The negotiation of the warranties and indemnities that are provided by a seller to a buyer in a sale of a business is an important as well as potentially risky part of the exit process if not controlled well.
To begin with, what are warranties and indemnities and why are they important?
Warranties (we look at indemnities later on) are contractual assurances given by sellers in the Sale and Purchase Agreement (“SPA”) about the condition of the business being sold and, in particular, any existing liabilities. For example, the seller may warrant that the business is not engaged in any litigation if it is not. These assurances are important to buyers since English law provides no generic protection for the buyer as to the business it is buying. Instead the legal principle is “caveat emptor” or “buyer beware!”. Therefore any buyer will seek warranties in order to get appropriate comfort over
any business it is acquiring.
More about warranties
Looking at warranties in more detail, they have two main purposes.
Firstly, warranties encourage “disclosure” by sellers of known issues and problems (e.g. ongoing litigation). This disclosure alerts buyers to potential problems before they incur any actual loss and at the point when they still have the option either to walk away or modify their offer.
Secondly, warranties provide buyers with a “remedy” following completion of the acquisition if the assurances made by the seller prove incorrect and, as a result, the buyer suffers a financial loss. Since a seller’s liability will be subject to various limitations and normally include a monetary cap on the amount that can be claimed, identification of the issues in advance of completion is preferable for buyers than suing sellers for breach of warranty following completion.
Damages for breach of warranty are calculated on a contractual basis and aim to put a buyer in the position it would have been in had the warranty been true. As claims are contractual, damages for breach of warranty will be reduced to the extent the buyer fails to mitigate its loss or where a loss is considered to be too remote.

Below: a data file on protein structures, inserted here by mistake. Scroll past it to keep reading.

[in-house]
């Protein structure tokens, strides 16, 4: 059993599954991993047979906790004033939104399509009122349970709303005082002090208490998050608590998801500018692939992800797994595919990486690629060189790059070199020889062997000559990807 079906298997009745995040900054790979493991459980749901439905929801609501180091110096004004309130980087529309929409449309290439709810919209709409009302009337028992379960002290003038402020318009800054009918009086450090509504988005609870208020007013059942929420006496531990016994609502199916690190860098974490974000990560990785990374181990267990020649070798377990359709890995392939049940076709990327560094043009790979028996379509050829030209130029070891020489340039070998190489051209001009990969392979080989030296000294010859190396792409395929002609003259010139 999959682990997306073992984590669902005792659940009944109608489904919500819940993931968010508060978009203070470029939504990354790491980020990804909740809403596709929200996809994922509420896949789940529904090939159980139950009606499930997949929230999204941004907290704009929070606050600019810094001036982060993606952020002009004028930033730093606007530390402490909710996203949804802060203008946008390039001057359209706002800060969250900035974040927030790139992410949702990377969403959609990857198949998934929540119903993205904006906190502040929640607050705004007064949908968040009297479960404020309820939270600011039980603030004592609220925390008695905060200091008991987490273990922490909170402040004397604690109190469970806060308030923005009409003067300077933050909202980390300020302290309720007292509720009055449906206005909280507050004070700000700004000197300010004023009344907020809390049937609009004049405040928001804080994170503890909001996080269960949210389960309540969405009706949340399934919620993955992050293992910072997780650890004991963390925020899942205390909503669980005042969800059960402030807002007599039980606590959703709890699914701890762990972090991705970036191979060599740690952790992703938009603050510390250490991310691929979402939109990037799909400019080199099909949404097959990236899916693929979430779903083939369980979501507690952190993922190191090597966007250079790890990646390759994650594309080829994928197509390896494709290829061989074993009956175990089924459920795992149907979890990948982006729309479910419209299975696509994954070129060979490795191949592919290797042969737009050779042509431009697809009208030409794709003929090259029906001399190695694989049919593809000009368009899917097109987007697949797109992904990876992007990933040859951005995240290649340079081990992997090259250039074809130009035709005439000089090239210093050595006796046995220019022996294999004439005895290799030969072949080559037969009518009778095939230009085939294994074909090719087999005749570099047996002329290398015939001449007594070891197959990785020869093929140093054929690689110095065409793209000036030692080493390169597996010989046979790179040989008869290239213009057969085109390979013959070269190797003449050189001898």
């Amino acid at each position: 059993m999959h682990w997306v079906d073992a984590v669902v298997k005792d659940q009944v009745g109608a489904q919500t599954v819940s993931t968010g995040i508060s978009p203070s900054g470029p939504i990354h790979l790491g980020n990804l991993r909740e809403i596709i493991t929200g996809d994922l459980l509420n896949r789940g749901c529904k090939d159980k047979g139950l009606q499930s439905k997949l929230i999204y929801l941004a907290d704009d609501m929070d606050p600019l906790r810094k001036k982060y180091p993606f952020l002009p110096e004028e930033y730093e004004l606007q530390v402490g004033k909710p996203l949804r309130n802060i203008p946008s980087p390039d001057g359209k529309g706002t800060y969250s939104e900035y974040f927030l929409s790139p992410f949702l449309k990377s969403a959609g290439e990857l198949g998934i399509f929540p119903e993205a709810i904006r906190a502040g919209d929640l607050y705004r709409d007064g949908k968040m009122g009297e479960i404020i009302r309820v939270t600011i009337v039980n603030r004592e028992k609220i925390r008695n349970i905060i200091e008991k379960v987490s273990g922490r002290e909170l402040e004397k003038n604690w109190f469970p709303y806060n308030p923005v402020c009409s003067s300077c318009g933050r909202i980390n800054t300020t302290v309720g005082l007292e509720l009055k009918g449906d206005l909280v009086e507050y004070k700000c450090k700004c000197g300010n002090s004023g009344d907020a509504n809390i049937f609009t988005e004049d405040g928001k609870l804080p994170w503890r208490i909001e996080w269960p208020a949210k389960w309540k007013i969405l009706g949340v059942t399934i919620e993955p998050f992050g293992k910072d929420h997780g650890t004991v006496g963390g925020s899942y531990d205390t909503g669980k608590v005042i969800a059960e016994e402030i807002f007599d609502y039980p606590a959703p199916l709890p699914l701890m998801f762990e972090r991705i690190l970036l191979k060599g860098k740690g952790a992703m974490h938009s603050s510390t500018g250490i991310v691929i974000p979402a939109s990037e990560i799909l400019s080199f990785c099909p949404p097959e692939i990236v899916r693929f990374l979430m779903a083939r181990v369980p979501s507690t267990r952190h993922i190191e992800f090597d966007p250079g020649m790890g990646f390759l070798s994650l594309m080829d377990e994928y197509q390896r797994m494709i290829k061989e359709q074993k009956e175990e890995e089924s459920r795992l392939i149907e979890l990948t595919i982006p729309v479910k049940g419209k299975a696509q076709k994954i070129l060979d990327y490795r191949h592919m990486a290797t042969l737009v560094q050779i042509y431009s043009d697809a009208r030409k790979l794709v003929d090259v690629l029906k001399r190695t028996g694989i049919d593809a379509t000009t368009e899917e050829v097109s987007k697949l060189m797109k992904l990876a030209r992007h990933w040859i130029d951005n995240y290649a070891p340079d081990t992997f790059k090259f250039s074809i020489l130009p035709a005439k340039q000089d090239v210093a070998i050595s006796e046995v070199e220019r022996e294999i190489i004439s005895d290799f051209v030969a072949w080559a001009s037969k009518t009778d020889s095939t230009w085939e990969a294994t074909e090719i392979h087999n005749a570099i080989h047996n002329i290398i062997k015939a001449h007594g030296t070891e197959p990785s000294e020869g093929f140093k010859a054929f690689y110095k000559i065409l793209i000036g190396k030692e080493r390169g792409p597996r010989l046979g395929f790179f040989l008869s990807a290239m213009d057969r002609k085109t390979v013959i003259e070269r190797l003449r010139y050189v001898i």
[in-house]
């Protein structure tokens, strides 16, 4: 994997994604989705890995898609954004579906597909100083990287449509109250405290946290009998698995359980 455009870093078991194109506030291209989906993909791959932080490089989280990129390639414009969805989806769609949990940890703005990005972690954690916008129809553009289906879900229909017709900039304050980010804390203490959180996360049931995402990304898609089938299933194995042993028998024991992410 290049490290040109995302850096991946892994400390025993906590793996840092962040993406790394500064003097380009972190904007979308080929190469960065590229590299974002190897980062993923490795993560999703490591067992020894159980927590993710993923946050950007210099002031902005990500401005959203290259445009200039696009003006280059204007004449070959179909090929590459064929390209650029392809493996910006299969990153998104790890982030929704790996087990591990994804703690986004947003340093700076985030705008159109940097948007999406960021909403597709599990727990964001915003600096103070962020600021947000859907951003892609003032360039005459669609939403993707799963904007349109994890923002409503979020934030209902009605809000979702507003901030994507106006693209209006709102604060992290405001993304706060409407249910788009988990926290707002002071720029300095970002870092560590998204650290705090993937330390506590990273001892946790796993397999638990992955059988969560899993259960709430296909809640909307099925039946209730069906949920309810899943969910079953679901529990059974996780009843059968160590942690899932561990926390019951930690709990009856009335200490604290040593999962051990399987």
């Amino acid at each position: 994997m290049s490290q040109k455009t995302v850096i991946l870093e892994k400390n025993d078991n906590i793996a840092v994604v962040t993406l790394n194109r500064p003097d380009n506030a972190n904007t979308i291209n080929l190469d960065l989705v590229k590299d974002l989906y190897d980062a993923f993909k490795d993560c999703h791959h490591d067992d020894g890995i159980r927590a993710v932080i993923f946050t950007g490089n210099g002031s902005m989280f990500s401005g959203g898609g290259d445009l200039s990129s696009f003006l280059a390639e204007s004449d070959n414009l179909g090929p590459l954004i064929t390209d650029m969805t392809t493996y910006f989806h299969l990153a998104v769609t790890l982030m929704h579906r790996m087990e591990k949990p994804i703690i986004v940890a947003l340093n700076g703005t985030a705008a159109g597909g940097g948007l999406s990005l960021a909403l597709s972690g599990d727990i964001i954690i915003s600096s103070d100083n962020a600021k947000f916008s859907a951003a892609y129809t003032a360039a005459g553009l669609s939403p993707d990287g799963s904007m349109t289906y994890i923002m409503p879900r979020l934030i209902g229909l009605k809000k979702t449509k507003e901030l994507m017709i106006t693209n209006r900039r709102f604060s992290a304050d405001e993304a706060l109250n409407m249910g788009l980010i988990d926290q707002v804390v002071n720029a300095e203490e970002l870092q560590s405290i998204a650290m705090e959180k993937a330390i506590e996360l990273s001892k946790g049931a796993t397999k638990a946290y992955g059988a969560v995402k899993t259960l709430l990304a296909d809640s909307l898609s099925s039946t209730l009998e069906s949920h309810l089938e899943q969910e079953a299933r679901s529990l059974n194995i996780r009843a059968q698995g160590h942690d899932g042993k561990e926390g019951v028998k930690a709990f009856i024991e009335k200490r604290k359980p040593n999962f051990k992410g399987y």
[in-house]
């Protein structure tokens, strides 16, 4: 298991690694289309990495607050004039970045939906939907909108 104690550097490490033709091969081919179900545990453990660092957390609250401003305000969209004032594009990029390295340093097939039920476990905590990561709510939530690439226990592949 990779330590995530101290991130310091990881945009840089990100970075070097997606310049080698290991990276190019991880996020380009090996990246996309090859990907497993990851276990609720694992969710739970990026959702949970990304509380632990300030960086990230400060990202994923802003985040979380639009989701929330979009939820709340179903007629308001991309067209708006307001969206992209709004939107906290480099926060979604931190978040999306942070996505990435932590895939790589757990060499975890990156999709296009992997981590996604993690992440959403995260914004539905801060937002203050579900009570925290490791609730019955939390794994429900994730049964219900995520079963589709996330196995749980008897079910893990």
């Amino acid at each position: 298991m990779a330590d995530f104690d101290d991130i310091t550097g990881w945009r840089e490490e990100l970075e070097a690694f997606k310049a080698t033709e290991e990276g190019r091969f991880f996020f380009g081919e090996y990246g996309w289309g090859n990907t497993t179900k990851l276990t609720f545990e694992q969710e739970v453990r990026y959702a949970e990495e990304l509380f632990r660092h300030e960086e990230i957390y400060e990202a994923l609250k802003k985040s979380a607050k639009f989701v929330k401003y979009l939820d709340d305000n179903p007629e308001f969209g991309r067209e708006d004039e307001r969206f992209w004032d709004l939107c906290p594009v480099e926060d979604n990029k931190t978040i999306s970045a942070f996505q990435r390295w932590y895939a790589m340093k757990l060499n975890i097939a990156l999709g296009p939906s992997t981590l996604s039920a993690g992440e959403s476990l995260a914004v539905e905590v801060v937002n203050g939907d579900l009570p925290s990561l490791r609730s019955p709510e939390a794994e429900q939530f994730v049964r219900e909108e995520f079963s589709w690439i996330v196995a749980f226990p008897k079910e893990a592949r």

Common areas for warranties
The scope of warranties and the areas that they cover should be tailored for each specific sale.
However, it is common for buyers to seek to cover the following main areas:
- Accounts, finance and banking arrangements
- Transactions with connected parties (e.g. associates, directors and employees)
- Commercial contracts
- Employees and pensions
- Intellectual property
- Information technology
- Compliance with law
- Constitutional matters (memorandum, articles of association and statutory books)
- Title to shares (if a share sale)
Disclosure and other limitations of a seller’s warranty liability
Sellers normally seek to limit their liability under the warranties that they give to buyers. Such limitations act as a “shield” for the seller to defend against or mitigate claims for breach of warranty. Moreover, a seller will not be liable under the warranties to the extent that they fairly disclosed any relevant matters in a document called the “Disclosure Letter”. For example, if the seller was aware of some ongoing litigation then it should disclose the details of this to the buyer in the Disclosure Letter. Whilst the buyer may seek a revision to the deal or an indemnity (see below) to cover the